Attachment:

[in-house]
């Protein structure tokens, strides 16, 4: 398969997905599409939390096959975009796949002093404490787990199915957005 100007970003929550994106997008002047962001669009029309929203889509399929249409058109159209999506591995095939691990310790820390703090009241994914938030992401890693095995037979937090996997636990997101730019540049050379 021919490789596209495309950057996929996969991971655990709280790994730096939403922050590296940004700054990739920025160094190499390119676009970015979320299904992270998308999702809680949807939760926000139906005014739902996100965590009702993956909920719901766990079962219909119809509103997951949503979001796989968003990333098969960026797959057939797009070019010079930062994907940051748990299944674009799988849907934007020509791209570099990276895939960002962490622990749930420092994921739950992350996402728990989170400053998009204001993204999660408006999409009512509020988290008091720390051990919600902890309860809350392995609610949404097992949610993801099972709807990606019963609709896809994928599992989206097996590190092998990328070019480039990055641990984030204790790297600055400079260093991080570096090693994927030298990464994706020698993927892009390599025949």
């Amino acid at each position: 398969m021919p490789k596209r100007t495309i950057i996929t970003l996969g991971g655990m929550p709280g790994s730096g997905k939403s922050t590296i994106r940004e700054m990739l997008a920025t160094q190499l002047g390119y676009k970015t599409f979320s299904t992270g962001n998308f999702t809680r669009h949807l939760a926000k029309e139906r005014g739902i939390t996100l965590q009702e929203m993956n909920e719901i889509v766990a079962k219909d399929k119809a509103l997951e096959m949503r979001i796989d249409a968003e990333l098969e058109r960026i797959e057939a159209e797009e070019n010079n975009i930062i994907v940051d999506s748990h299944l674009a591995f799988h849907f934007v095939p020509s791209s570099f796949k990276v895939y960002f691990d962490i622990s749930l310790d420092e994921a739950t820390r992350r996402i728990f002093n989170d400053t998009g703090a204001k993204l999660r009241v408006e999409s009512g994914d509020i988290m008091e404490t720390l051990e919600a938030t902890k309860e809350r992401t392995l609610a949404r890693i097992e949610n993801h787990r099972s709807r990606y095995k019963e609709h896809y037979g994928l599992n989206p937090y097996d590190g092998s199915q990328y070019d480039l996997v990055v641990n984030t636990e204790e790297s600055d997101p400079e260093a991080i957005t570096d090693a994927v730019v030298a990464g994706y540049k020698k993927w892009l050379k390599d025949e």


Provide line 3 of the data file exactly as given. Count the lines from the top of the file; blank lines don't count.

């Amino acid at each position: 398969m021919p490789k596209r100007t495309i950057i996929t970003l996969g991971g655990m929550p709280g790994s730096g997905k939403s922050t590296i994106r940004e700054m990739l997008a920025t160094q190499l002047g390119y676009k970015t599409f979320s299904t992270g962001n998308f999702t809680r669009h949807l939760a926000k029309e139906r005014g739902i939390t996100l965590q009702e929203m993956n909920e719901i889509v766990a079962k219909d399929k119809a509103l997951e096959m949503r979001i796989d249409a968003e990333l098969e058109r960026i797959e057939a159209e797009e070019n010079n975009i930062i994907v940051d999506s748990h299944l674009a591995f799988h849907f934007v095939p020509s791209s570099f796949k990276v895939y960002f691990d962490i622990s749930l310790d420092e994921a739950t820390r992350r996402i728990f002093n989170d400053t998009g703090a204001k993204l999660r009241v408006e999409s009512g994914d509020i988290m008091e404490t720390l051990e919600a938030t902890k309860e809350r992401t392995l609610a949404r890693i097992e949610n993801h787990r099972s709807r990606y095995k019963e609709h896809y037979g994928l599992n989206p937090y097996d590190g092998s199915q990328y070019d480039l996997v990055v641990n984030t636990e204790e790297s600055d997101p400079e260093a991080i957005t570096d090693a994927v730019v030298a990464g994706y540049k020698k993927w892009l050379k390599d025949e």